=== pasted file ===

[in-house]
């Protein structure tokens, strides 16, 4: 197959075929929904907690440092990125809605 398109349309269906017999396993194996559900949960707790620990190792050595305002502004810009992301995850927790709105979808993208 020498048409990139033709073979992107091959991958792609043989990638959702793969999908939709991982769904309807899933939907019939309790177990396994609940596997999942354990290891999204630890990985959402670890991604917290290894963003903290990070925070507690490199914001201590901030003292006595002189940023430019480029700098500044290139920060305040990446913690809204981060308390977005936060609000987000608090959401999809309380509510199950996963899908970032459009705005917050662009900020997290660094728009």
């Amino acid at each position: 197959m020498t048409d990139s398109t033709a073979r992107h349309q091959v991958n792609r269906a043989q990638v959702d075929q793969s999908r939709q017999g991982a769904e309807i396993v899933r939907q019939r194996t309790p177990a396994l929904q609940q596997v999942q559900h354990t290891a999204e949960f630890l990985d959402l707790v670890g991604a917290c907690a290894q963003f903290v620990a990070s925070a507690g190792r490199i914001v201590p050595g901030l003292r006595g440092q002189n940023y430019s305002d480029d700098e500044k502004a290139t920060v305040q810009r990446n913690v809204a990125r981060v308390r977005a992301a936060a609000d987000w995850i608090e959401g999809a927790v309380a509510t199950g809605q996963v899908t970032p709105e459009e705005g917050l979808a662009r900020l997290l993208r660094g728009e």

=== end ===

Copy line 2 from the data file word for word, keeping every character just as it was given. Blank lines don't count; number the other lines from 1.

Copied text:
């Protein structure tokens, strides 16, 4: 197959075929929904907690440092990125809605 398109349309269906017999396993194996559900949960707790620990190792050595305002502004810009992301995850927790709105979808993208 020498048409990139033709073979992107091959991958792609043989990638959702793969999908939709991982769904309807899933939907019939309790177990396994609940596997999942354990290891999204630890990985959402670890991604917290290894963003903290990070925070507690490199914001201590901030003292006595002189940023430019480029700098500044290139920060305040990446913690809204981060308390977005936060609000987000608090959401999809309380509510199950996963899908970032459009705005917050662009900020997290660094728009």